Exploring Secondary Spots: Don’t Leave too Soon, Walleyes Likely Lurking

“They were here yesterday.”

How many times have we heard this or said it ourselves, when fishing? Yours truly is guilty of uttering these words. It’s a fact walleyes move. But when they do it’s rare they travel across a lake overnight. What’s even more common is they shift from one spot to find another, more hospitable zone. Walleyes also move to follow forage.

When walleyes aren’t where we anticipate, branching out beyond a spot and exploring surrounding water in the immediate area is a good tactic for locating fish. The goal is working quickly but being thorough.

Spots vs. areas
A fishing “spot” is a small segment of habitat, like an isolated rock pile on a bar, a reef or clump of cabbage. Areas are larger and more complex. Fishing spots exist within an “area,” not vice versa. A vast grass flat is an example of an area. We’re talking concepts here, so we could also include the shallow, weedy bay and the basin water around this grass flat as part of the larger area.

As anglers, our job is to track down walleyes within their aquatic surroundings. Fishing thoroughly begins by seeing the big picture of an area and recognizing how walleyes relate to different areas for daily and seasonal movements. Walleyes’ time on spots can be short, but they often live in areas for longer periods.

Scenario 1: Connected structures and basin gems
On one lake I fish there’s a basin containing a handful of small islands. The islands’ points are good spots when they’re hit with waves or during low light. One point slowly tapers out to 24 feet before dropping off into 40 feet. One day when exploring the area I learned the point connects to a small reef farther out in the basin—ah-ha! The point turned out to be part of a saddle. During sunny conditions, I’ve caught walleyes more consistently from the reef that tops out at 30 feet than the shallower point. Further exploration also revealed other reefs and boulder strips scattered on a nearby deep flat. Many of these have become reliable zones when shallower structures haven’t been producing fish.

Scenario 2: Weeds near deep water
Weed beds near deep water are common walleye hangouts. A typical pattern is that walleyes hide under the weeds during sunny conditions. Pitching 1/8- to 3/8-ounce jigs into weed openings can produce awesome action. Sometimes in overcast or windy conditions, walleyes cruise the weeds. Here, working weed edges with jigs, diving hard baits and swimbaits will catch them. Then, there are days when nothing seems to work.

We’ve said it before in the magazine—a daytime weed-walleye bite is a fickle thing. When it’s on, it’s rocking. When it’s off, you might as well be pitching jigs to rain-filled potholes in a parking lot. So where should anglers look when walleyes aren’t in the salad?

I’ve seen two patterns repeat themselves on several lakes.

The drop-off adjacent to a weed flat leading into a bay is a good place to start. Focus on contour bends or points extending beyond the drop-off; these concentrate fish. Work the top, the slope, and the base of the drop-off. Also, explore the connecting deep flat. Troll spinner rigs on bottom-bouncers or try jigging plastics.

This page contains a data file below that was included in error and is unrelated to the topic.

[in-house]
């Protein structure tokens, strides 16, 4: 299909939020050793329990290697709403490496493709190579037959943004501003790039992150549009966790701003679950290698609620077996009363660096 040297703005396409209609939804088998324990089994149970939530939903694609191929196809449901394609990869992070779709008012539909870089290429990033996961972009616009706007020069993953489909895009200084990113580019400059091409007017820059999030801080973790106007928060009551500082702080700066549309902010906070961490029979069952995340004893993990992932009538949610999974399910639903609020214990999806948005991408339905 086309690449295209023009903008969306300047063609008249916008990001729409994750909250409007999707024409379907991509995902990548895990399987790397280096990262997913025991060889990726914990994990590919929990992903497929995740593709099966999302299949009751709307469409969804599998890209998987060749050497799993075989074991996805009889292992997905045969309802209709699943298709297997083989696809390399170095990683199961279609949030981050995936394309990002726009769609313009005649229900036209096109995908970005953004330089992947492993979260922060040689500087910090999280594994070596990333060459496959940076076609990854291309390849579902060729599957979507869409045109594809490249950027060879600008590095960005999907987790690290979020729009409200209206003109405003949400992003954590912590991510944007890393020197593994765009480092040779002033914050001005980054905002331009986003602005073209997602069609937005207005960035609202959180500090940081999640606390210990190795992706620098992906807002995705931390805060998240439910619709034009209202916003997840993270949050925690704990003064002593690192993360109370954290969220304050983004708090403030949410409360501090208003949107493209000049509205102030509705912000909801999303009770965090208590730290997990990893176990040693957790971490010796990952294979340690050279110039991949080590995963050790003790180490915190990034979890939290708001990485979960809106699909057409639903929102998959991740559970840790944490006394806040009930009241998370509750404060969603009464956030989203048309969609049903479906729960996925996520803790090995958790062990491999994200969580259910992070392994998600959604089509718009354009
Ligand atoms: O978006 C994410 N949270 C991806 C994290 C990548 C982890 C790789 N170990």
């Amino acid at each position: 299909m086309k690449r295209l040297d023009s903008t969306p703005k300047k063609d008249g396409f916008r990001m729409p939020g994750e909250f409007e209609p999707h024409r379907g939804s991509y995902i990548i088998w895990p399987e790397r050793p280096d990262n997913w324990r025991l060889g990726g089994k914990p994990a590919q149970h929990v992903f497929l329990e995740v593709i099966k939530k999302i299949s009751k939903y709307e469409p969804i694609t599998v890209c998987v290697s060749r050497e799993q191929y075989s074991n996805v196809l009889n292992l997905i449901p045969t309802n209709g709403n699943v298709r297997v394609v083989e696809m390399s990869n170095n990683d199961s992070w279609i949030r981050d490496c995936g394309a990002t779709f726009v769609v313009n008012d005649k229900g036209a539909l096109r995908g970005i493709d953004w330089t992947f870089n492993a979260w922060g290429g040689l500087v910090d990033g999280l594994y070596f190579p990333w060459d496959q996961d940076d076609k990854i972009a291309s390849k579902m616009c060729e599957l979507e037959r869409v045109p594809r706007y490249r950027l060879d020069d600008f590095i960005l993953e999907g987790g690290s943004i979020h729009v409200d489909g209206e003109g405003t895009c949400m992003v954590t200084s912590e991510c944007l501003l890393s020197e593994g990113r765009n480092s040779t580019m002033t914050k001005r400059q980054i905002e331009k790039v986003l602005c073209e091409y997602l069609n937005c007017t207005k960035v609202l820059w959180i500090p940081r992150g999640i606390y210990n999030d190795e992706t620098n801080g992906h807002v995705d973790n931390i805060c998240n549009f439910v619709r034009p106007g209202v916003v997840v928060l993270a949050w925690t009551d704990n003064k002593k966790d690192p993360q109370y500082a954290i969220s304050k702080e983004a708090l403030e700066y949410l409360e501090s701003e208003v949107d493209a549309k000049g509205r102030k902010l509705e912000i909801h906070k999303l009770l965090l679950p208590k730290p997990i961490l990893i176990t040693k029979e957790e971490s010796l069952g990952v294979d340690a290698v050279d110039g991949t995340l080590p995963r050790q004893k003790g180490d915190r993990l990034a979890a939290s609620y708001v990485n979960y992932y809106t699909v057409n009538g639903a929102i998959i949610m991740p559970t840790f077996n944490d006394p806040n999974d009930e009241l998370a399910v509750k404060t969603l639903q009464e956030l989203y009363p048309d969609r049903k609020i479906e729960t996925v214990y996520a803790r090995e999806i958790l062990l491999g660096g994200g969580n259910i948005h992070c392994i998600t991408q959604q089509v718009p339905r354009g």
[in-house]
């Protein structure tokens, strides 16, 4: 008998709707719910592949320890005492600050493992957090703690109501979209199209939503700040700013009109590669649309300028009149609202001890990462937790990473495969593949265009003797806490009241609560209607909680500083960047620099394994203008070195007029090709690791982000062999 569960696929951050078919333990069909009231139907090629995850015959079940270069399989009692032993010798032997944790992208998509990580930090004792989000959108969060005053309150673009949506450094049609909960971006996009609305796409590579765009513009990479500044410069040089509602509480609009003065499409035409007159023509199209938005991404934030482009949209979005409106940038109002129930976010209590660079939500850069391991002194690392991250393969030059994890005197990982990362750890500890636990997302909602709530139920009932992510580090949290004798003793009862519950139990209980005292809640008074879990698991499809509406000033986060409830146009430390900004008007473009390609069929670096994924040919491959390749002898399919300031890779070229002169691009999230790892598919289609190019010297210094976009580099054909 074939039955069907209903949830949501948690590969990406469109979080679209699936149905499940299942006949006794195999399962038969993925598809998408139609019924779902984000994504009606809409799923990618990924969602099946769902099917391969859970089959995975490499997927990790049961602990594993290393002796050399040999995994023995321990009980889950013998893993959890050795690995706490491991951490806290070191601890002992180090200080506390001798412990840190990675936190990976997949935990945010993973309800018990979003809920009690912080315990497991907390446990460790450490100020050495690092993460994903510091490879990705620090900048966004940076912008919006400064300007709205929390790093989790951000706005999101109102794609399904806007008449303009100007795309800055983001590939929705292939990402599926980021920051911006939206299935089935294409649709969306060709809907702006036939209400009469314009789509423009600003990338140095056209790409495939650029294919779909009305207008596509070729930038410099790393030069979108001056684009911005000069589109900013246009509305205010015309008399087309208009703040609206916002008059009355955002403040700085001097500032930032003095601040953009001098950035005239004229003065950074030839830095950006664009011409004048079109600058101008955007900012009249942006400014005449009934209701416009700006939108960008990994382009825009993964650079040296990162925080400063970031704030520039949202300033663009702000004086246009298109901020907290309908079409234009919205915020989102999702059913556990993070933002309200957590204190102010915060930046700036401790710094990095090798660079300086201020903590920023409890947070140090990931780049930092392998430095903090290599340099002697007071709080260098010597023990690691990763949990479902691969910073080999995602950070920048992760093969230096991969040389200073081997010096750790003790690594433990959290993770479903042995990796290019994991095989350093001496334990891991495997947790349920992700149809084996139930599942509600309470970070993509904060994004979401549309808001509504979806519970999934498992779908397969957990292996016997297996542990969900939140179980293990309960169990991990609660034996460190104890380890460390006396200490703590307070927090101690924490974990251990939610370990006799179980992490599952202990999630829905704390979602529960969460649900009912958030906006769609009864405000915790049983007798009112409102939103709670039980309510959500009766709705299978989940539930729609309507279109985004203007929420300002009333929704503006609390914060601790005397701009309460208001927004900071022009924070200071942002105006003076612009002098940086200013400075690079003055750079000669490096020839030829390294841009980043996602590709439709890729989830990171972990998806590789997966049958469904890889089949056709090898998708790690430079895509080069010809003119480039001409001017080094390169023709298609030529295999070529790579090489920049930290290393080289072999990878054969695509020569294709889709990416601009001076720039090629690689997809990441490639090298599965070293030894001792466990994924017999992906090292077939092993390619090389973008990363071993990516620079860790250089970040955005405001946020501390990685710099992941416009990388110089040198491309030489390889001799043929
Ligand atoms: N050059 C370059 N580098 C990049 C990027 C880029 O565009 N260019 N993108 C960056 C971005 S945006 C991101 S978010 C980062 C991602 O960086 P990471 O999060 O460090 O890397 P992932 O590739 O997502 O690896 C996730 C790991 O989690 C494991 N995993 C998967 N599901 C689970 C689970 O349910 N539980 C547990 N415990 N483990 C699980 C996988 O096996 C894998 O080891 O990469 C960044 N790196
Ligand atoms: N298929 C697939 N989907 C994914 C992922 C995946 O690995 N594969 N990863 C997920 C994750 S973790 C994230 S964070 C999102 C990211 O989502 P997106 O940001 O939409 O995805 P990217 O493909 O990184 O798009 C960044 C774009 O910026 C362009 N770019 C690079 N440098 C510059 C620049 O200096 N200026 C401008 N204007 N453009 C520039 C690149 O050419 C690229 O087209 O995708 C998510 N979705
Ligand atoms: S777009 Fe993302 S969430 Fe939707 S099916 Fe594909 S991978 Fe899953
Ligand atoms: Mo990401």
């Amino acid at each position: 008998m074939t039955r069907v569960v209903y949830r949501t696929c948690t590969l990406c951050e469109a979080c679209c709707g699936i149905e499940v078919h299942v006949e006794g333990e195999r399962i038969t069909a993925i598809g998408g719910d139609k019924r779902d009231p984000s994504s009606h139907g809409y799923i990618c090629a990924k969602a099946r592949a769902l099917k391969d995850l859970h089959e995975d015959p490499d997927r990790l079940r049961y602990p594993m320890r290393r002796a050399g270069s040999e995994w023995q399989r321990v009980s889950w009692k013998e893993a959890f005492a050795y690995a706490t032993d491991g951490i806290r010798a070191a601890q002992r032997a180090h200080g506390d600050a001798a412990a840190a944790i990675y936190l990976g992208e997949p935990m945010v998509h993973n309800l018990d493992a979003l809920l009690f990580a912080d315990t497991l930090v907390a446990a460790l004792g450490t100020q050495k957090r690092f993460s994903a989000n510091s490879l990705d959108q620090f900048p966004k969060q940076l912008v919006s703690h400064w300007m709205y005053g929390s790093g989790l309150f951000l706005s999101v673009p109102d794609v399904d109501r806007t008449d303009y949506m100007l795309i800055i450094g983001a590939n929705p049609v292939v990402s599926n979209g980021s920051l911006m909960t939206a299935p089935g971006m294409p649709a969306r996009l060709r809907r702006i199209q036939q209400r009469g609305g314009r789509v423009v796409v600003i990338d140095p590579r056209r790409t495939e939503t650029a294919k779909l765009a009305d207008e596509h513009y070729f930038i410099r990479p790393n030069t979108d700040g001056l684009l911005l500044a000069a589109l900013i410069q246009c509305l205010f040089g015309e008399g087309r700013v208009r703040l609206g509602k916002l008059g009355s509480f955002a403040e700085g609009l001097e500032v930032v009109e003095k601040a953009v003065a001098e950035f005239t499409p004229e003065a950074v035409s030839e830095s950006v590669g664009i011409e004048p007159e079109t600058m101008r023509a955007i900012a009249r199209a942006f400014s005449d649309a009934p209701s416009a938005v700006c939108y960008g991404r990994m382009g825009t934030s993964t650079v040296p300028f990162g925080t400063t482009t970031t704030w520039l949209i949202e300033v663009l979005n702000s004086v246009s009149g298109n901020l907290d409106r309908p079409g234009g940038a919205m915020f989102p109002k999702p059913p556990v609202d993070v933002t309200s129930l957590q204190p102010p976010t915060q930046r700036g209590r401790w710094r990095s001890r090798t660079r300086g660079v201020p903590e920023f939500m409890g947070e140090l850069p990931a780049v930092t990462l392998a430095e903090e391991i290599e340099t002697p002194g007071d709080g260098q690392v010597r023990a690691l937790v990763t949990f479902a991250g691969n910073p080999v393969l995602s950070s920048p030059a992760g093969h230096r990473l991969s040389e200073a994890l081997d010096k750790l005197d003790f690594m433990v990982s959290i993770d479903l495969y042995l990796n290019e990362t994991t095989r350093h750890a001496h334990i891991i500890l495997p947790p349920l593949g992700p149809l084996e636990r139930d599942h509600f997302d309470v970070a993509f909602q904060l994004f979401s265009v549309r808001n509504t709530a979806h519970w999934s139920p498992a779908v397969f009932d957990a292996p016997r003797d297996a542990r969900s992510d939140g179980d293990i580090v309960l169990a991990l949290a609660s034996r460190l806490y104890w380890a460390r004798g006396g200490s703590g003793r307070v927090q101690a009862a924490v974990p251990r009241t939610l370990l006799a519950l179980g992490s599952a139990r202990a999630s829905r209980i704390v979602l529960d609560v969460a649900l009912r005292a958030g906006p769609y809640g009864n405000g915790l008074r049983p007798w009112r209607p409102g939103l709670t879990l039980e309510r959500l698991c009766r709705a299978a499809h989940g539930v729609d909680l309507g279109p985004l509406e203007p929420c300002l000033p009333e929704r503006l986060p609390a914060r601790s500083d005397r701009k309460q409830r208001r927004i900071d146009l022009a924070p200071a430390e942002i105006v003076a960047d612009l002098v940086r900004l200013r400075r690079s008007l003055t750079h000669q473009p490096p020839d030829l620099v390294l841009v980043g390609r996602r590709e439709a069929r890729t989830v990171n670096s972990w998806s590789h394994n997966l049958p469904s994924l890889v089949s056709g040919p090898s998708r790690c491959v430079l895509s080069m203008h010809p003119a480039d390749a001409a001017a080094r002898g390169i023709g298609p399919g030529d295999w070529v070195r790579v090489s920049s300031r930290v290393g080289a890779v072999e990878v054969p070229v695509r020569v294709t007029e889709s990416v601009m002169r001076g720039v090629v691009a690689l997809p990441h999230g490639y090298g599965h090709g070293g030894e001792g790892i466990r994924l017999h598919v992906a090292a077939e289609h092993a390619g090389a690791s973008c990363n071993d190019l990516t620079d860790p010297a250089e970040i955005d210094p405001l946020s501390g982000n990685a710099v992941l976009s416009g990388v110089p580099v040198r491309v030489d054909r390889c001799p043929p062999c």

If fish aren’t on the drop-off, check the basin. Walleyes will suspend in a lake basin containing schools of perch or pelagic baitfish. Scanning open water with electronics helps determine if this pattern is taking place. If it is, break out inline planer boards and troll small minnow baits, crankbaits or spinner rigs tipped with worms. Whether these are the same walleyes that forage in the weeds is debatable, but it’s a section of habitat within the larger area where they’ll live and can be caught.

Wetting a line vs. sonar time
The arrival of side and down imaging sonar has changed how many anglers fish, myself included. At one time, covering water meant fishing at a faster pace or doing a lot of back-and-forth reconnaissance with 2D sonar. Now, we’re more efficient; we can scan a massive swath of water on either side of the boat to find fish and structure. You can multi-task, too. Troll the area while scanning sideways and looking for new spots and suspending fish.

Casting an area while eyeing electronics and gazing through the water does still have merit though, and provides another perspective. This approach pays off when walleyes are scattered and roaming on shallow and mid-depth flats. Big-motor scouting can spook fish. Instead try fan-casting swimbaits, crankbaits, jigs, blade baits, spoons or jerkbaits. Work with your fishing buddy to try different lures and retrieve speeds. This can give clues to a walleye’s mood in addition to where they’re located. Keep your eyes peeled for forage and microstructure that may appeal to walleyes in the area. This species will often cycle through a series of spots as part of a larger roaming pattern on a flat. Crack this code and you’re in for some good fishing action.

The long view
While running-and-gunning from one spot to another is beneficial, giving an area a chance to cough up fish before firing up the outboard is also a sound approach. Over time, fishing areas can also lead to a broader understanding of how walleyes behave within large habitat zones. We learn about their daily movements, preferred depth range, seasonal shifts, food base, optimum structure and their favored cover within the water system.